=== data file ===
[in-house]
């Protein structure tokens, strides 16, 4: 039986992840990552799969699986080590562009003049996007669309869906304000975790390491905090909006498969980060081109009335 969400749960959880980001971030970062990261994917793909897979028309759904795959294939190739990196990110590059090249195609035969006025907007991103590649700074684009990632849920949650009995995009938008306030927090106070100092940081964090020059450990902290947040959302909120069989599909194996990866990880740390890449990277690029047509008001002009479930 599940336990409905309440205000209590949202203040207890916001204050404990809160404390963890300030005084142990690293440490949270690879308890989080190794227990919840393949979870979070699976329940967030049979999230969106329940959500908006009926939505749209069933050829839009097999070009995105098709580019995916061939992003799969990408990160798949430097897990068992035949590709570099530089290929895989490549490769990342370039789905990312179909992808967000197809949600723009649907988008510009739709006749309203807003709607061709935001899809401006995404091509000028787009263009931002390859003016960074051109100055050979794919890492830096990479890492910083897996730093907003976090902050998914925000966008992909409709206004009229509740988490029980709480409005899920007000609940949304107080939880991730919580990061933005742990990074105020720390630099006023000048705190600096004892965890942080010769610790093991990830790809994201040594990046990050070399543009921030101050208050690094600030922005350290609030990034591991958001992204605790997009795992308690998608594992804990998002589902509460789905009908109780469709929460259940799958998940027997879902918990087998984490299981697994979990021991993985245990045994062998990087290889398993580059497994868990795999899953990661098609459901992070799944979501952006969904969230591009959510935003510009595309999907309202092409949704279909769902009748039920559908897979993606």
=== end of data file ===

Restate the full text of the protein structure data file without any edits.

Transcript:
[in-house]
């Protein structure tokens, strides 16, 4: 039986992840990552799969699986080590562009003049996007669309869906304000975790390491905090909006498969980060081109009335 969400749960959880980001971030970062990261994917793909897979028309759904795959294939190739990196990110590059090249195609035969006025907007991103590649700074684009990632849920949650009995995009938008306030927090106070100092940081964090020059450990902290947040959302909120069989599909194996990866990880740390890449990277690029047509008001002009479930 599940336990409905309440205000209590949202203040207890916001204050404990809160404390963890300030005084142990690293440490949270690879308890989080190794227990919840393949979870979070699976329940967030049979999230969106329940959500908006009926939505749209069933050829839009097999070009995105098709580019995916061939992003799969990408990160798949430097897990068992035949590709570099530089290929895989490549490769990342370039789905990312179909992808967000197809949600723009649907988008510009739709006749309203807003709607061709935001899809401006995404091509000028787009263009931002390859003016960074051109100055050979794919890492830096990479890492910083897996730093907003976090902050998914925000966008992909409709206004009229509740988490029980709480409005899920007000609940949304107080939880991730919580990061933005742990990074105020720390630099006023000048705190600096004892965890942080010769610790093991990830790809994201040594990046990050070399543009921030101050208050690094600030922005350290609030990034591991958001992204605790997009795992308690998608594992804990998002589902509460789905009908109780469709929460259940799958998940027997879902918990087998984490299981697994979990021991993985245990045994062998990087290889398993580059497994868990795999899953990661098609459901992070799944979501952006969904969230591009959510935003510009595309999907309202092409949704279909769902009748039920559908897979993606």